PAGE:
Suppose there is a cloning device that could make exact copies of humans. It makes one person into two with the exactly same memory and other properties, with equal status and no one defined to be the original person or the copy. One person is to be cloned 99 times for some good reasons. The exact process is the following:
- The original person is named Copy 1'.
- Copy k' is cloned to be Copy k and Copy (k+1)', for each k between 1 and 99.
- Copy 100' is also called Copy 100.
Following this process, one copy in the 100 has to face some unbearable mental experience, for some inevitable reason unrelated to the cloning process. But the person could choose which copy would have the experience, before the whole cloning process begins. How would the person want to choose?
There are two ways of thinking:
- Copy 100 (or equally, Copy 99). Because in each step, the person has 1/2 chance to be Copy k and 1/2 chance to be Copy (k+1)' in their own experience in the next moment. Before the whole process, they know they have 1/2 chance to be Copy 1, and only 1/299 chance to be Copy 100, which is very small.
- There are no differences between the choices. Think the world is simulated by a computer, the computer could do the whole process together in a single step. The computer program could be optimized to clone in any order, ignoring how it is originally planned in the world. Philosophically, there should be no differences one could feel between a "real" world or simulated by such a computer, so the conclusion should still hold if it's not known to be not a computer. The resulting world as a whole is also the same in every possible way, after all.
Which one is true? Is one of them fallacious, or they are just different perspectives that doesn't have to have an answer, or humans cannot know the answer which may also raise the clear definitions of subjective feelings above the world, or something else?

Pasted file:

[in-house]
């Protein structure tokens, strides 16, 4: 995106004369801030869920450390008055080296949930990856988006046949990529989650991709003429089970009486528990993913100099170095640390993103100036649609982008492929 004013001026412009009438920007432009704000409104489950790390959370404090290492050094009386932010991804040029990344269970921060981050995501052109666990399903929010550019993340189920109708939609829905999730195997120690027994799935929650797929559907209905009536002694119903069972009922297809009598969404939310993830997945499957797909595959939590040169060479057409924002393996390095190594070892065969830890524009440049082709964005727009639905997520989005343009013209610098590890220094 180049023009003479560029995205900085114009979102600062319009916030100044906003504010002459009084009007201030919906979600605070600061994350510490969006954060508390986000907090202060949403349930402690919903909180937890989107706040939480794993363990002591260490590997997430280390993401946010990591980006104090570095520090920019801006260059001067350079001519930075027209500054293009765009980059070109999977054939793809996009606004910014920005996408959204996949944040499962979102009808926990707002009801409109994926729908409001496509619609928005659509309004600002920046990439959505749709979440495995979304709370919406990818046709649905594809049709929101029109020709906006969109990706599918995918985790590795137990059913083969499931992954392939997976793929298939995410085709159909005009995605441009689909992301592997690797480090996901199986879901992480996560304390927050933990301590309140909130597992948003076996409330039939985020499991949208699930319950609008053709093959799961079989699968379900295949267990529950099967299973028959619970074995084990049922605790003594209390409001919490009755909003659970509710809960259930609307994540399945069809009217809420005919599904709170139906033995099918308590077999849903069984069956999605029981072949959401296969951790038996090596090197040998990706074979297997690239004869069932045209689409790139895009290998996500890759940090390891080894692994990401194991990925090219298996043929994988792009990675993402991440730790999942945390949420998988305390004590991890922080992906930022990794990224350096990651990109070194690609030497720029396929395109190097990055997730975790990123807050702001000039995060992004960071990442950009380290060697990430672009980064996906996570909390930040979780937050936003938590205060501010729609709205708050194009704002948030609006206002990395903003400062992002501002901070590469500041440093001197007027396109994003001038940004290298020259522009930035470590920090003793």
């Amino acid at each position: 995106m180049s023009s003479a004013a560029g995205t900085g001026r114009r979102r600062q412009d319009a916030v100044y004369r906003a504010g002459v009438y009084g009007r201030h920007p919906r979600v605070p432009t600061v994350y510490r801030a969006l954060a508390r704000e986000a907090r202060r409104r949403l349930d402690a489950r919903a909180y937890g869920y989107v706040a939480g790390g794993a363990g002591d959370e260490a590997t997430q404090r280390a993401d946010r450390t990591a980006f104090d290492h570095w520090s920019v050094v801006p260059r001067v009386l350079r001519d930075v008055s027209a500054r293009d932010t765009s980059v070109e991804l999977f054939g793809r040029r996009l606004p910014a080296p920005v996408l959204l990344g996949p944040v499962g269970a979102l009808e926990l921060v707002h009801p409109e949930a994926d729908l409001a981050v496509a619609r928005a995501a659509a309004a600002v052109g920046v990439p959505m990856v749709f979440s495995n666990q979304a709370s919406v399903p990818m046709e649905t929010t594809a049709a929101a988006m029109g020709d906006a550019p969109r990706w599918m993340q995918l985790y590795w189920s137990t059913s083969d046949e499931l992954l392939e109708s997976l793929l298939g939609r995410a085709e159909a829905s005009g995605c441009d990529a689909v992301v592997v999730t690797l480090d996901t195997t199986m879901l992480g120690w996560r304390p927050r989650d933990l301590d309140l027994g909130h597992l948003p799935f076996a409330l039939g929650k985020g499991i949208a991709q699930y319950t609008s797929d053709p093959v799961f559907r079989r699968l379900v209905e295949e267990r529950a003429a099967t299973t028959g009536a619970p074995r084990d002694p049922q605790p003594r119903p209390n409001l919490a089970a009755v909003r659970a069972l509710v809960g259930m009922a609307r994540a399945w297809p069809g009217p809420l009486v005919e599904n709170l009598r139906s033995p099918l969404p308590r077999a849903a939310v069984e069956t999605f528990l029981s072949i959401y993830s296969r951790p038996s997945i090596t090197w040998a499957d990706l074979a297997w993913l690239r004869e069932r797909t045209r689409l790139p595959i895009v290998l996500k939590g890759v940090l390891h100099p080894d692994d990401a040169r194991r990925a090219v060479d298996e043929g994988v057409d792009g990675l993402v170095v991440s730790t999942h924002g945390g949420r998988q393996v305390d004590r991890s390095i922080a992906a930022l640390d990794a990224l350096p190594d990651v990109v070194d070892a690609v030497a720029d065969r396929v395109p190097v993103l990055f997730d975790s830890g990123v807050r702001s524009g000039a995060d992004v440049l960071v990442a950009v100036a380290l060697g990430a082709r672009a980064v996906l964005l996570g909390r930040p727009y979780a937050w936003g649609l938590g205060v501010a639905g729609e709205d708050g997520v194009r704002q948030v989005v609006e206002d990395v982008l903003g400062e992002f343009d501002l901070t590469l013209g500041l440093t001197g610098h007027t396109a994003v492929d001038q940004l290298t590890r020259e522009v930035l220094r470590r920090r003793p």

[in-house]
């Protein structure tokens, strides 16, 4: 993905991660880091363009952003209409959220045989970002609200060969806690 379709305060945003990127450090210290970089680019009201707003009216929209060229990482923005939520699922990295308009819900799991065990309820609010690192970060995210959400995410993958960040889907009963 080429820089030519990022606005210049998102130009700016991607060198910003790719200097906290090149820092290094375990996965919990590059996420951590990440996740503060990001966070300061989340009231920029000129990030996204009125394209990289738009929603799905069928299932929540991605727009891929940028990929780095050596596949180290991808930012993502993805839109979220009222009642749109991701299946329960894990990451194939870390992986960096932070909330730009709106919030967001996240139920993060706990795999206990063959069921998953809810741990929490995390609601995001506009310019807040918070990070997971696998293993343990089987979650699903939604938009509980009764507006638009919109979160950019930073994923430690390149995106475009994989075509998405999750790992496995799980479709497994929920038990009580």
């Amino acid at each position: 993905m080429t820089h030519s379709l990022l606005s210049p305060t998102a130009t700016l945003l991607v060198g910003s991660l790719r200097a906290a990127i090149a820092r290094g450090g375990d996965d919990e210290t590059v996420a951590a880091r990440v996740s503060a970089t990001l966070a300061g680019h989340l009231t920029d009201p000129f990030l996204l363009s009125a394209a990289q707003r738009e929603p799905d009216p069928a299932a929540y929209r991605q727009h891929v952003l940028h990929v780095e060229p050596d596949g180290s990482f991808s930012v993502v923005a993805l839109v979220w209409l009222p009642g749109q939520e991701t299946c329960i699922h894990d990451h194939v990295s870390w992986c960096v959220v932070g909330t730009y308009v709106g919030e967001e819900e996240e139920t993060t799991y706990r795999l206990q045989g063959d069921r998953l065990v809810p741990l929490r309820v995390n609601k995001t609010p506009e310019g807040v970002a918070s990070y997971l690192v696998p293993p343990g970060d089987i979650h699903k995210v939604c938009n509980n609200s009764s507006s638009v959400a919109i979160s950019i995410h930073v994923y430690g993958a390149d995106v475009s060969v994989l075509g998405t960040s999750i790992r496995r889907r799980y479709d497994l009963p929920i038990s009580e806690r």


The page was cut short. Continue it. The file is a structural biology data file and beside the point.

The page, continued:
(Not part of the question.) One thing to note is, humans' instincts are from the evolution, which is an approximation of some higher value instead of the original thing. But humans could think about the original higher value, like wanting their instincts to be different from what they are, even if they cannot really change. This way of cloning is like the reproduction of bacteria. One possible answer to the question is, the human ideas about "unbearable mental experience" and the will to avoid such experiences is only defined in the scope of what humans and the world already are. If they are like bacteria they will subjectively think somewhat differently. And the scope is smaller than the computer out of the world, because copying people to different worlds would defy the possibility of any such analysis. But in this case, one still has to define the scope. And this may create unexpected implications to comparison of feelings between species, including aliens and AIs, that is, to question about the existence of the higher value beyond this scope, so that only discussing what is in the scope is justified.
Also appreciate if someone could find this paradox already has a name, or provide some related problems. The closest thing I know is the Sleeping beauty problem.